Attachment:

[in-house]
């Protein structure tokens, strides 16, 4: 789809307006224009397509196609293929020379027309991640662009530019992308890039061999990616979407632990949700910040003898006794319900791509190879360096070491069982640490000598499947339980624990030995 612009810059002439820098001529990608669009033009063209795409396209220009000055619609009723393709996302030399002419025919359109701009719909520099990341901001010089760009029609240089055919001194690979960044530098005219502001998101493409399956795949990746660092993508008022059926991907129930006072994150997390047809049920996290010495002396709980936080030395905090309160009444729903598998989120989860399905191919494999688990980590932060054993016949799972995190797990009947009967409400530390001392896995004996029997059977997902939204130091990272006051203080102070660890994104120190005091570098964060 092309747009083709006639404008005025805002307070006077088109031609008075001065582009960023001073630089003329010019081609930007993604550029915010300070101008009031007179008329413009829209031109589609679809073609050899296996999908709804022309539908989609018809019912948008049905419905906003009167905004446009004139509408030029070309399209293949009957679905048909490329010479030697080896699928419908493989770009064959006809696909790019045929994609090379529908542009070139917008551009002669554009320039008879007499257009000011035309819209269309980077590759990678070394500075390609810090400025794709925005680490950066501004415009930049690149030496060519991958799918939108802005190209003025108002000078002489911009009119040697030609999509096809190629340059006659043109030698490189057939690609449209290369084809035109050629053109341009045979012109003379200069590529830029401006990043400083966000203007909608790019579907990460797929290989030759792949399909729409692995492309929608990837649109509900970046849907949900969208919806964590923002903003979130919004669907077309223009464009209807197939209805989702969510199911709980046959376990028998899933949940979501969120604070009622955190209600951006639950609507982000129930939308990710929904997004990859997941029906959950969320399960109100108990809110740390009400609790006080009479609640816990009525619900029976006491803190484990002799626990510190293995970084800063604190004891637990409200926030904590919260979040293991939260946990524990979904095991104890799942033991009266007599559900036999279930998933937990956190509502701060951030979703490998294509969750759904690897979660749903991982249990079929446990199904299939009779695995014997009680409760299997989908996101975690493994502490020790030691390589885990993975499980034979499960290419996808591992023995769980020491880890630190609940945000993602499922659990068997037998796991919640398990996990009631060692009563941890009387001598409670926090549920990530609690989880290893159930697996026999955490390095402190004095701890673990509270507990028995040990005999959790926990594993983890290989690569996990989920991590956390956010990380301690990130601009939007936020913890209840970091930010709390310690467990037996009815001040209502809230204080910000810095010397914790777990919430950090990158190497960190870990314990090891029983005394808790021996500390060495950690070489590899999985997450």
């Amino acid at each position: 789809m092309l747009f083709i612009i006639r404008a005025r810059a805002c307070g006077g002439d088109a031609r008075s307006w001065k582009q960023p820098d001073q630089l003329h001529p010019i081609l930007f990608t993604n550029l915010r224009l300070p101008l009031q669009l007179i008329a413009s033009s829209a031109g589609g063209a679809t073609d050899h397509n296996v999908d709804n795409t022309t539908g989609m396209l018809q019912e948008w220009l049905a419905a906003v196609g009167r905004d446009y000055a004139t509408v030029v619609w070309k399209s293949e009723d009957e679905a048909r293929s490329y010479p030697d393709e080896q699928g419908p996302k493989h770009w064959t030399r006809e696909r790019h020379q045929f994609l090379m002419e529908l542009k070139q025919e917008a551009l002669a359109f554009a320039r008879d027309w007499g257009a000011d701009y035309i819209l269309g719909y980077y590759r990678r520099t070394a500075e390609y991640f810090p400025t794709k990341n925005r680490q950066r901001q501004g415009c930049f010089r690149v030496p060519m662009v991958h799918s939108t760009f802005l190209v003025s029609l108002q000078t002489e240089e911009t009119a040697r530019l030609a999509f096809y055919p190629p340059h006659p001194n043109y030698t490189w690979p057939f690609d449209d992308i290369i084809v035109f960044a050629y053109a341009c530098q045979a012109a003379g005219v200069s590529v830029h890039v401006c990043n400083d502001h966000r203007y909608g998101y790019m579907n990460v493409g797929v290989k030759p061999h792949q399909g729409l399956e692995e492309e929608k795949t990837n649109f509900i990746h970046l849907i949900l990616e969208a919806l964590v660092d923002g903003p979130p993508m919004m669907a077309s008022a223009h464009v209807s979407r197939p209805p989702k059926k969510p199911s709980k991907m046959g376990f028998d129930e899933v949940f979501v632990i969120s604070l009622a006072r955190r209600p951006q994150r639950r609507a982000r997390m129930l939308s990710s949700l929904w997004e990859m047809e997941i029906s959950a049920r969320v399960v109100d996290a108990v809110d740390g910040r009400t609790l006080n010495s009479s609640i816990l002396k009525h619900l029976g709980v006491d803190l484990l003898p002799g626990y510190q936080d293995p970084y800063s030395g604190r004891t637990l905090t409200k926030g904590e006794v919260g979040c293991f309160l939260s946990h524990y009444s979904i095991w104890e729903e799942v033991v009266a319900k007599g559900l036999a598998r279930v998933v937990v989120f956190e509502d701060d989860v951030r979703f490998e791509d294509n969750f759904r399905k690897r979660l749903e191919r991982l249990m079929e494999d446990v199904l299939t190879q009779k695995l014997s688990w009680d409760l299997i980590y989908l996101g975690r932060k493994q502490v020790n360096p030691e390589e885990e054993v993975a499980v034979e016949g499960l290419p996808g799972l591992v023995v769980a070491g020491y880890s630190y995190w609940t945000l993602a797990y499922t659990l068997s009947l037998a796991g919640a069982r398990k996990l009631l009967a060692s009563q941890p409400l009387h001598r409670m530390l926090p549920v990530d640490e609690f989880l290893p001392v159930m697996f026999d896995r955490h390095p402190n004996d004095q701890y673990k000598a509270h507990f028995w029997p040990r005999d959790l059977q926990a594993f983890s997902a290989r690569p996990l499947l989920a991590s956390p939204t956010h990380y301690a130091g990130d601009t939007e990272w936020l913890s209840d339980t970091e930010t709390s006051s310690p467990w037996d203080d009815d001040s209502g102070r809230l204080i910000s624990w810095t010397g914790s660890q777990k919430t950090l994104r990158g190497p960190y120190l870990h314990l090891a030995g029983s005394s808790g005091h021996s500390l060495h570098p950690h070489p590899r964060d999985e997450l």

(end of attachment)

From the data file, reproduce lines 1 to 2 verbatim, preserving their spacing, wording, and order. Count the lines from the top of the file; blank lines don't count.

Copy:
[in-house]
């Protein structure tokens, strides 16, 4: 789809307006224009397509196609293929020379027309991640662009530019992308890039061999990616979407632990949700910040003898006794319900791509190879360096070491069982640490000598499947339980624990030995 612009810059002439820098001529990608669009033009063209795409396209220009000055619609009723393709996302030399002419025919359109701009719909520099990341901001010089760009029609240089055919001194690979960044530098005219502001998101493409399956795949990746660092993508008022059926991907129930006072994150997390047809049920996290010495002396709980936080030395905090309160009444729903598998989120989860399905191919494999688990980590932060054993016949799972995190797990009947009967409400530390001392896995004996029997059977997902939204130091990272006051203080102070660890994104120190005091570098964060 092309747009083709006639404008005025805002307070006077088109031609008075001065582009960023001073630089003329010019081609930007993604550029915010300070101008009031007179008329413009829209031109589609679809073609050899296996999908709804022309539908989609018809019912948008049905419905906003009167905004446009004139509408030029070309399209293949009957679905048909490329010479030697080896699928419908493989770009064959006809696909790019045929994609090379529908542009070139917008551009002669554009320039008879007499257009000011035309819209269309980077590759990678070394500075390609810090400025794709925005680490950066501004415009930049690149030496060519991958799918939108802005190209003025108002000078002489911009009119040697030609999509096809190629340059006659043109030698490189057939690609449209290369084809035109050629053109341009045979012109003379200069590529830029401006990043400083966000203007909608790019579907990460797929290989030759792949399909729409692995492309929608990837649109509900970046849907949900969208919806964590923002903003979130919004669907077309223009464009209807197939209805989702969510199911709980046959376990028998899933949940979501969120604070009622955190209600951006639950609507982000129930939308990710929904997004990859997941029906959950969320399960109100108990809110740390009400609790006080009479609640816990009525619900029976006491803190484990002799626990510190293995970084800063604190004891637990409200926030904590919260979040293991939260946990524990979904095991104890799942033991009266007599559900036999279930998933937990956190509502701060951030979703490998294509969750759904690897979660749903991982249990079929446990199904299939009779695995014997009680409760299997989908996101975690493994502490020790030691390589885990993975499980034979499960290419996808591992023995769980020491880890630190609940945000993602499922659990068997037998796991919640398990996990009631060692009563941890009387001598409670926090549920990530609690989880290893159930697996026999955490390095402190004095701890673990509270507990028995040990005999959790926990594993983890290989690569996990989920991590956390956010990380301690990130601009939007936020913890209840970091930010709390310690467990037996009815001040209502809230204080910000810095010397914790777990919430950090990158190497960190870990314990090891029983005394808790021996500390060495950690070489590899999985997450």